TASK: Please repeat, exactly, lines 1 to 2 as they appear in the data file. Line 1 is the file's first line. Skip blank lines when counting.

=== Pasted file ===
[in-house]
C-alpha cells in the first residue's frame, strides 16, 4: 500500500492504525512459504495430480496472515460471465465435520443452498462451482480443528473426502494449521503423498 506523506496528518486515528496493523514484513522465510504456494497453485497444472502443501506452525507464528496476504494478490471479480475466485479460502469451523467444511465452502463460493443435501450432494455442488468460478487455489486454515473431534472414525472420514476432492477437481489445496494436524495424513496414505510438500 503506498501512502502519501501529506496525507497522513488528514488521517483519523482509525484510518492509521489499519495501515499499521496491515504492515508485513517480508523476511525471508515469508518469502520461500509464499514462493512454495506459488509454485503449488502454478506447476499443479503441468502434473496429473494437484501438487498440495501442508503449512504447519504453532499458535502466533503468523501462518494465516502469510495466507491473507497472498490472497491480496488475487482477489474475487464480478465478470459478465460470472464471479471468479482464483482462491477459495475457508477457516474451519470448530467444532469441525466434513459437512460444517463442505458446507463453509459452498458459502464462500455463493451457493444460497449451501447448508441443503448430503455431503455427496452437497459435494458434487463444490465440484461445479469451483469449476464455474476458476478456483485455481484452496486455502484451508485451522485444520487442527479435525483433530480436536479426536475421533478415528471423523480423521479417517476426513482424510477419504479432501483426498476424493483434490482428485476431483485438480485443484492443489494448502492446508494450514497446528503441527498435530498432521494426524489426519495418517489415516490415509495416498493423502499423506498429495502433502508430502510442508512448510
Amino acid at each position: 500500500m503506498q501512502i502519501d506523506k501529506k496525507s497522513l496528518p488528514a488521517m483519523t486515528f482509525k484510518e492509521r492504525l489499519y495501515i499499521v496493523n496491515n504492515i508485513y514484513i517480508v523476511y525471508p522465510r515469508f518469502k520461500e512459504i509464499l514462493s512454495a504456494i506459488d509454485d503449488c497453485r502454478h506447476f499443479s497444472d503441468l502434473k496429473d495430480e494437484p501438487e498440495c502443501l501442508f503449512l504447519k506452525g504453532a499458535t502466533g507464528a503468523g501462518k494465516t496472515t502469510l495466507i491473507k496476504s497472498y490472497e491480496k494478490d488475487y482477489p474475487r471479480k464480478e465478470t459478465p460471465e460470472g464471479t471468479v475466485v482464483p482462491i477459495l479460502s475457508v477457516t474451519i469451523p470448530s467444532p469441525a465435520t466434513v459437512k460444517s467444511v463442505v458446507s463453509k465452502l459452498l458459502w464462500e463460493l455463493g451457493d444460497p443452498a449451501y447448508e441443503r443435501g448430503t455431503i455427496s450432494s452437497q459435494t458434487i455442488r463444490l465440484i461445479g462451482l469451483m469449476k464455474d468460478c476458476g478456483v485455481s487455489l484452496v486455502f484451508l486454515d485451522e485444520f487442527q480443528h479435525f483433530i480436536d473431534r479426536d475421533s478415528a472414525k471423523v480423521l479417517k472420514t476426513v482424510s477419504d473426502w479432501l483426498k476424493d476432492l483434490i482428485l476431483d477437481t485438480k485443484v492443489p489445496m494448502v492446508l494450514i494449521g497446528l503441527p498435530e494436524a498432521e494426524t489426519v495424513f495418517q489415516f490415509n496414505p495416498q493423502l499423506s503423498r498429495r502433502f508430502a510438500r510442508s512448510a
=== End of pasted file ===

[in-house]
C-alpha cells in the first residue's frame, strides 16, 4: 500500500492504525512459504495430480496472515460471465465435520443452498462451482480443528473426502494449521503423498 506523506496528518486515528496493523514484513522465510504456494497453485497444472502443501506452525507464528496476504494478490471479480475466485479460502469451523467444511465452502463460493443435501450432494455442488468460478487455489486454515473431534472414525472420514476432492477437481489445496494436524495424513496414505510438500 503506498501512502502519501501529506496525507497522513488528514488521517483519523482509525484510518492509521489499519495501515499499521496491515504492515508485513517480508523476511525471508515469508518469502520461500509464499514462493512454495506459488509454485503449488502454478506447476499443479503441468502434473496429473494437484501438487498440495501442508503449512504447519504453532499458535502466533503468523501462518494465516502469510495466507491473507497472498490472497491480496488475487482477489474475487464480478465478470459478465460470472464471479471468479482464483482462491477459495475457508477457516474451519470448530467444532469441525466434513459437512460444517463442505458446507463453509459452498458459502464462500455463493451457493444460497449451501447448508441443503448430503455431503455427496452437497459435494458434487463444490465440484461445479469451483469449476464455474476458476478456483485455481484452496486455502484451508485451522485444520487442527479435525483433530480436536479426536475421533478415528471423523480423521479417517476426513482424510477419504479432501483426498476424493483434490482428485476431483485438480485443484492443489494448502492446508494450514497446528503441527498435530498432521494426524489426519495418517489415516490415509495416498493423502499423506498429495502433502508430502510442508512448510